You hear about the housing crisis in the United States all the time, and it’s estimated that 29 states have a housing deficit. But just how short are we on homes? 3.3 million units.

This is a big problem in a lot of communities. Redevelopments that incorporate housing help to chip away at this number. There’s a lot of speculation right now about whether office buildings may start to be converted into housing, with so many more people working from home post-pandemic.

That remains to be seen, but a redevelopment project that includes residential units can provide much-needed housing supply in areas that really need it. And, many lenders are more likely to finance projects that include housing, because they see it as a safe, long-term source of income.

How can redevelopment help your brand?

Companies want – and need – to be seen as community-oriented and caring. Redeveloping a property so that it brings new life, new growth, and new energy to a community can go a long way toward positioning your company as a socially responsible member of the community.

Consider some numbers:

The Millennial generation is now the largest generation in the country, with 72 million people. And Generation Z, born in the mid-90’s to the mid-2010’s, isn’t far behind with 67 million people.

Why is this important? These generations expect corporate social responsibility. It’s not a perk – it’s an expectation. Companies that ignore this aren’t positioning themselves well, now or into the future. 91% of millennials will switch to a brand associated with a cause, 62% will take a pay cut to work for a more responsible company, and 70% of Generation Z-ers try to buy from companies they consider ethical.

Especially if your brand is heavily associated with your locality, you can demonstrate to the community that you care about doing the right thing. When you’re thinking about redeveloping a property, involve the community. Hear their concerns and hear about what their hopes are. And incorporate that information into your plans, to the extent possible.

Examples of creative redevelopments that maximize value

Now that we’ve talked a little about how redeveloping a property can maximize its value – in every sense of the word – let’s look at a few examples, just for fun! These projects have not only been financially successful, but they’ve also revitalized buildings, communities, and had positive impacts. In our view, that’s when a property really achieves its potential.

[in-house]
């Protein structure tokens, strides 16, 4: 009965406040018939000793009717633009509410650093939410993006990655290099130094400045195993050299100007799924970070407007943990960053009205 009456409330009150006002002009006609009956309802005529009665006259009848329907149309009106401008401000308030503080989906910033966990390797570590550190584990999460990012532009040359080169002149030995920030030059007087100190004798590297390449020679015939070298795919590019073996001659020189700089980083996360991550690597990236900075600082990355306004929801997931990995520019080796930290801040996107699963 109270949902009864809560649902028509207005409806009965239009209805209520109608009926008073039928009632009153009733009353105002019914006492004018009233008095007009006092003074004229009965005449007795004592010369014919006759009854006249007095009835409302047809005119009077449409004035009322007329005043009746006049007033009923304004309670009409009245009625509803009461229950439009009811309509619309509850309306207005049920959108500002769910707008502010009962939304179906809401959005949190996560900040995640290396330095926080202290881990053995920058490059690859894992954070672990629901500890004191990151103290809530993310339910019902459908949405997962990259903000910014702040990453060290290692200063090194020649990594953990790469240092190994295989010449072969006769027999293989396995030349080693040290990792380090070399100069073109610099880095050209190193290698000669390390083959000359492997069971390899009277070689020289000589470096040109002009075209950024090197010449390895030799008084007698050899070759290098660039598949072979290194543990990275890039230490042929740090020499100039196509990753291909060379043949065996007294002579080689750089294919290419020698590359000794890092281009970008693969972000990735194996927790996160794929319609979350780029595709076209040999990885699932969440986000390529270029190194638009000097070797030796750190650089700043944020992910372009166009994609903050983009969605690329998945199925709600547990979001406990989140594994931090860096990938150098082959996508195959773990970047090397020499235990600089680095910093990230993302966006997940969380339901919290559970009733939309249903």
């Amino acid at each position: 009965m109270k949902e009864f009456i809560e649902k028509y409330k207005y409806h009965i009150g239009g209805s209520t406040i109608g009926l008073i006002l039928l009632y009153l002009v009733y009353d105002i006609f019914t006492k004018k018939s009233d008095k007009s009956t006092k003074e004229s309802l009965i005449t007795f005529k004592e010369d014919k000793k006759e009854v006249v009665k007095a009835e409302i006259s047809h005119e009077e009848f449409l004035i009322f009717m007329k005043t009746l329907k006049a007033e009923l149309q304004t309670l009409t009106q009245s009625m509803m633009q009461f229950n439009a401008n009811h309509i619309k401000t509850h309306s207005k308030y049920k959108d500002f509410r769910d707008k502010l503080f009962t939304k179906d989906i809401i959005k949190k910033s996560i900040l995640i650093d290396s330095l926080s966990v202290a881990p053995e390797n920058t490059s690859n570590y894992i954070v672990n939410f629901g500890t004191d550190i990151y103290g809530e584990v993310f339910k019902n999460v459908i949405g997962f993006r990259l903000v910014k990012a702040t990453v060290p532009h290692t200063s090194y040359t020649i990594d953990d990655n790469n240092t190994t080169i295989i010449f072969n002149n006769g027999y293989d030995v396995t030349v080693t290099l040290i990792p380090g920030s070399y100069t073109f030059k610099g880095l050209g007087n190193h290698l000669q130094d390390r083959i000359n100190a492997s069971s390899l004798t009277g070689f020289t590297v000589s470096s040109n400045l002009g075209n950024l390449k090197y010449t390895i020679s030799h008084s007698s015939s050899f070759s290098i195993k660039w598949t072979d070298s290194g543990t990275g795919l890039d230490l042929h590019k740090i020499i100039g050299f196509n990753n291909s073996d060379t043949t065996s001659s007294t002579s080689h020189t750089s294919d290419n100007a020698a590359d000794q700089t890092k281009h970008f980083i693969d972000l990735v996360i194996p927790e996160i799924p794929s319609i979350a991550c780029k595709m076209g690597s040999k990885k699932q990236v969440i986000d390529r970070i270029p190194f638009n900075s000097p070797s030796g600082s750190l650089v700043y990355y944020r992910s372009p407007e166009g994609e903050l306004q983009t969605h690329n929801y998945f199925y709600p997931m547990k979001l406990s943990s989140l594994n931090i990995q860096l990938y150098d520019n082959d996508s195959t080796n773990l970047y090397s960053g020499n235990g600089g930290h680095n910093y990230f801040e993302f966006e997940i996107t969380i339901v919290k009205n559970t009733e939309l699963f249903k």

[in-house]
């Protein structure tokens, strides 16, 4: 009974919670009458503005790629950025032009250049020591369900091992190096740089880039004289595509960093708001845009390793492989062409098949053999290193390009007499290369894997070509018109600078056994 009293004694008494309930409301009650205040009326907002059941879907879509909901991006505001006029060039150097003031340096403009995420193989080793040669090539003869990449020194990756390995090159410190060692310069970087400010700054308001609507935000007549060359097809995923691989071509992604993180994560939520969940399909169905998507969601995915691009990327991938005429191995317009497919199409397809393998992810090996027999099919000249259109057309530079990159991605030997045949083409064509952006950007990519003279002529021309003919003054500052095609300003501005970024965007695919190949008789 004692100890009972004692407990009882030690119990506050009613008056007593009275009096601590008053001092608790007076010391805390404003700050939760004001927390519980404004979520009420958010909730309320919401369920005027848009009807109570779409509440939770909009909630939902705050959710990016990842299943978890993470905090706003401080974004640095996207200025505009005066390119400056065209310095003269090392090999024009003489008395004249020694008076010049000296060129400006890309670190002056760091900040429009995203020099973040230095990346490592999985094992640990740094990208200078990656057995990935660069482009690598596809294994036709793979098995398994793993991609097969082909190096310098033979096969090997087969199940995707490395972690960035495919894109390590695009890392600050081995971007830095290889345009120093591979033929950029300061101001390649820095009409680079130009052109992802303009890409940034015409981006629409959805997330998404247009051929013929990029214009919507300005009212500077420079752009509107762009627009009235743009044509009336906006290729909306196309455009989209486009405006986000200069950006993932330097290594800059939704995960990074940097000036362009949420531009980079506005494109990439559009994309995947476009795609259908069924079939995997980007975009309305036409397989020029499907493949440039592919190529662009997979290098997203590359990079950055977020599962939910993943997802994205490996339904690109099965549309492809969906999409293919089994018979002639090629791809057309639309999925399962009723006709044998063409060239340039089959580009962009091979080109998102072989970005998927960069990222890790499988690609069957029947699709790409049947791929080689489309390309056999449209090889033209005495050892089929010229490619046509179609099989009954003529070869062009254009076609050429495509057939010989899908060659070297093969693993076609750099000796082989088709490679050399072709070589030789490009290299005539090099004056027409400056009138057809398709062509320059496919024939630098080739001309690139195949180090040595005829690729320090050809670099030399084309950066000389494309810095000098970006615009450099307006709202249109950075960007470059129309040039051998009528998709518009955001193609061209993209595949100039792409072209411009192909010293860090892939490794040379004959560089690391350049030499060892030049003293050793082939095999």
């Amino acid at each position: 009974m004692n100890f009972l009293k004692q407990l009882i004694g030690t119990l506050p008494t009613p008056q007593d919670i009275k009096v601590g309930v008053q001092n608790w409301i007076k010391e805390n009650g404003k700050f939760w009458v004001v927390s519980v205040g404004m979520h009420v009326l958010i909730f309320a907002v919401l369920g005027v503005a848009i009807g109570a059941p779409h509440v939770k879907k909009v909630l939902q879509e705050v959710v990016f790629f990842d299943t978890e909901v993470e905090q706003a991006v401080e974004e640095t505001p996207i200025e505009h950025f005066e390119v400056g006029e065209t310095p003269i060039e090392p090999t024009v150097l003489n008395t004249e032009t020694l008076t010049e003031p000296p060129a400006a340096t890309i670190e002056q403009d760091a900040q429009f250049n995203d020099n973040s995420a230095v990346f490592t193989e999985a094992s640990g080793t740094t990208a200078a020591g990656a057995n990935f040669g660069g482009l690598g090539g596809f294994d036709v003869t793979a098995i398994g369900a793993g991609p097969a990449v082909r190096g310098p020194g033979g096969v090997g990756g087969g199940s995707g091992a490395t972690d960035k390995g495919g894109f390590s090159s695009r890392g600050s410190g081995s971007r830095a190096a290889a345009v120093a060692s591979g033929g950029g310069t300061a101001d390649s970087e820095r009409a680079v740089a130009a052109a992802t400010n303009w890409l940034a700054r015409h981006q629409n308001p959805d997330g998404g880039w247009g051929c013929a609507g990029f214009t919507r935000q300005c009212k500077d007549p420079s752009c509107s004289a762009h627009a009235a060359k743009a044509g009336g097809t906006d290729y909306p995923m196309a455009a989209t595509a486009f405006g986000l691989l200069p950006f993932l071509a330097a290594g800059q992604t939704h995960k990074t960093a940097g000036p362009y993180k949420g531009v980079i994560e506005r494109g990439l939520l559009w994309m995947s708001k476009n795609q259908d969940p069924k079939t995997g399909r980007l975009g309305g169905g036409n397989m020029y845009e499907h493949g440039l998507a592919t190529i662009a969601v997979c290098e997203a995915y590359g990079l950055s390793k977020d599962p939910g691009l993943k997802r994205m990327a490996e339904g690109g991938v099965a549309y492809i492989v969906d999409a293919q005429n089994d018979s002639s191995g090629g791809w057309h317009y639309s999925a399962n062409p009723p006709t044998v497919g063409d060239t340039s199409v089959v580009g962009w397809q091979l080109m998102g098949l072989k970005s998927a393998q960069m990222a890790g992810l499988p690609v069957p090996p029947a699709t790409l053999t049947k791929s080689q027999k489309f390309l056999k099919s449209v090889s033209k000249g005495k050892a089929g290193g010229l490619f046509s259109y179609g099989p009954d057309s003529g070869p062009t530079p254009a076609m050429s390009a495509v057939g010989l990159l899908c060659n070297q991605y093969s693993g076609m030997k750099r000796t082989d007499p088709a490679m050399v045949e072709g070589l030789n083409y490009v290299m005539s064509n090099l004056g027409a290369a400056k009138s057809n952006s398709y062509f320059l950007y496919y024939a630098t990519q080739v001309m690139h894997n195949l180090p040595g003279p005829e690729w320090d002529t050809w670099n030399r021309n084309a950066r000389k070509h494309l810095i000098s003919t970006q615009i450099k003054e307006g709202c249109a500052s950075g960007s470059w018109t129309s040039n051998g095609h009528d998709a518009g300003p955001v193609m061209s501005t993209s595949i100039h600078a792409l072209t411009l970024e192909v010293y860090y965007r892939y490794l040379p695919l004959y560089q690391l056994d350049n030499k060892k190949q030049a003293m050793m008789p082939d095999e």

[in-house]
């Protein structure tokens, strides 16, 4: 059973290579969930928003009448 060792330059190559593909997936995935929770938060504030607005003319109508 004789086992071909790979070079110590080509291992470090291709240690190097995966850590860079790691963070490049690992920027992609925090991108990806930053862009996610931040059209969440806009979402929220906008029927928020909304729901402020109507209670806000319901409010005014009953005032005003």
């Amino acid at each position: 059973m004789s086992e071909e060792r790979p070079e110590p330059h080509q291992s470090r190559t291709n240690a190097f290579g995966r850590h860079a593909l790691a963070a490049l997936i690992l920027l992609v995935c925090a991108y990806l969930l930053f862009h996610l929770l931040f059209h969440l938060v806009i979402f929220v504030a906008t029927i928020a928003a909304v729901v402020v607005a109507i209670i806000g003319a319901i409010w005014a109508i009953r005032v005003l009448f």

The Arcade Providence

The oldest shopping mall in the United States (built in 1828 in Providence, Rhode Island) closed in 2008, but a few years ago it was converted into a mixed use development with retail on the first floor and 48 micro apartments on the upper two floors. The project has been successful and the developer is now selling the units as condos due to the strength of the local housing market and the appeal of this historic landmark building.

The Arcade Providence

Liberty Station

The former Naval Training Center in San Diego consists of dozens of historic buildings and is now a fully mixed-use development. It includes retail and restaurants, an arts district, residential, hotel, charter schools, offices, and parks/green space.

liberty Station

The Village at Grand Traverse Commons

This is a fascinating place in Traverse City, Michigan. It was built in 1885 as the Northern Michigan Asylum, a state-run hospital with dozens of buildings. The hospital declined over decades and was finally closed in 1989. The buildings have been redeveloped and now include retail, residential, event venues, hiking and bike trails – and the redevelopment has more than replaced the 200 jobs that were lost when the hospital closed.

The Village Commons

Hopefully this article has given you some food for thought about whether you’re really maximizing your property value. Redeveloping a property can have huge benefits not just for you and your investment, but also for your community and your company.